Stefan Djukic, head of the Movement for Neutrality of Montenegro, informed the paper that the issue at hand is, above all, filing a lawsuit with the Constitutional Court, since there is a probability that the parliament’s decision violated Article 91 of the country’s constitution. He also emphasized the need to submit a law prohibiting the deployment of any foreign military bases in Montenegro.
However, Serbian political scientist Dragan Stanojevic explained to Izvestia that such legal proceedings, even if they got underway, would unlikely end favorably for NATO’s opponents.
He noted that only a regional boycott could change the government’s position somehow. “In fact, the government has no support in the north of the country. Let’s wait and see what local projects will be implemented when individual cities begin to boycott the allied commitments and actually abandon the alliance,” he said.
The issue of Montenegro’s accession to NATO has sparked a rift in society, which may widen into a more serious political crisis in the future, the paper notes. Opinion polls show that support for NATO has never exceeded 40%, with the overwhelming majority being in favor of holding a nationwide plebiscite on the issue.
Moscow is ready to support the extension of the agreement on reducing oil production with OPEC, Kommersant writes citing a statement by Russian Energy Minister Alexander Novak. The Russian government is thus going to join the stance of other major players in OPEC, despite oil companies’ dissatisfaction. According to analysts, the deal will be extended under the current terms, which will mean a decrease in production in Russia compared to the planned 549 million tonnes.
Experts interviewed by the paper noted that Russian oil companies opposed the deal’s extension, since it sets back their projects and plans to increase production, which they had put off to the second half of the year.
The new agreement with OPEC is likely to envisage freezing production at the current level until the end of the year, said Alexey Polishchuk, an analyst with Raiffeisenbank. The quotas for some countries are likely to be changed too, he added. If OPEC decides to further cut production, that decision will be the most difficult for Gazprom Neft, which planned to significantly increase production due to new projects.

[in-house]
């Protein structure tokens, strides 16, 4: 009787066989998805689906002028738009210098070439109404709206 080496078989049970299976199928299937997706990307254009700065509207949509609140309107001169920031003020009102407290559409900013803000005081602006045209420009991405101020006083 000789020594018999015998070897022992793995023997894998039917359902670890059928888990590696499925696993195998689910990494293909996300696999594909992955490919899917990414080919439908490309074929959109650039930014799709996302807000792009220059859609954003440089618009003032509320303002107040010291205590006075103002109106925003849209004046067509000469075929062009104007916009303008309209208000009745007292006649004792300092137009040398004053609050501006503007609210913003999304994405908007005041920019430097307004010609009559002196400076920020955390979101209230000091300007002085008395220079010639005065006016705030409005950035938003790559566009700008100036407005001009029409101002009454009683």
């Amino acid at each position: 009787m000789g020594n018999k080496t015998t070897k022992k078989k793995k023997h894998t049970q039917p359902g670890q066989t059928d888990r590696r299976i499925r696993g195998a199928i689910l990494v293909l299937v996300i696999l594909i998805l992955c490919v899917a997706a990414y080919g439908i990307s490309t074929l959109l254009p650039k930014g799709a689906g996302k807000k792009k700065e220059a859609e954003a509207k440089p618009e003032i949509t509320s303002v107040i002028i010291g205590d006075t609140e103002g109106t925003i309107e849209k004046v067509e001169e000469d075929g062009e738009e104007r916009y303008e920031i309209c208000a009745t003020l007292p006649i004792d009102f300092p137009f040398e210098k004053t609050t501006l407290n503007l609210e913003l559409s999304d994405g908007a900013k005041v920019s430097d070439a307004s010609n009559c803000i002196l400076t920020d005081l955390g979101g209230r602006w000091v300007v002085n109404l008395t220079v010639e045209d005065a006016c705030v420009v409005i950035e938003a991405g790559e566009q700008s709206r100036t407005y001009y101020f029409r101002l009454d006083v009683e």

Artyom Konchin of Oktritie Capital likewise believes that the OPEC and non-OPEC countries will extend the deal under the current terms. According to his estimates, in that case, a gap of 3 mln barrels per day between demand and supply could emerge by October due to production cuts and growth in demand. If that is the case, the increase in production in the US will not affect the market significantly and will be no more than 1 mln barrels per day at a price of $60, Konchin said.
May 9, which is celebrated in Russia and most Commonwealth of Independent States (CIS) member-countries as Victory Day in the Soviet Union’s Great Patriotic War against Nazi Germany is of particular importance, since the Soviet population sustained the greatest amount of human losses in their fight against the Nazi invaders. Despite Western anti-Russian rhetoric, citizens in many European countries continue to remember and honor this triumph by the Soviet people, Izvestia writes. This year commemorative events will be held in more than 60 countries, including Europe.
Vladimir Mikunda, a spokesman for the Slovak Association of Anti-Nazi Fighters, informed the paper that commemorative events will be held in Bratislava, near the monument dedicated to Soviet servicemen and in some small cities, where people honor the memory of these fallen soldiers. A total of 63,512 Red Army soldiers are buried in Slovakia, Mikunda said.
On May 7, a concert dedicated to Red Army soldiers will be conducted in Vienna’s main square, while on May 8, a flower laying ceremony will be held and on May 9, the Immortal Regiment march and the St. George’s Ribbon campaign will take place. Yulia Egger, head of the Memory non-profit organization, told Izvestia that in small Austrian cities commemorative events would be held at Soviet servicemen’s burial sites.
The Soviet victory over Nazism remains in the memory of the Serbian people as one of the most significant events in the 20th century despite attempts to downplay the Soviet Union’s role in the war. “Our response will be not only the Immortal Regiment march, which will be held in Belgrade on May 9, but other events as well, which we will hold in memory of those who fought against Nazism,” Dragan Stanojevic, head of the world Parliament of the Serbian Diaspora, said in an interview with the paper.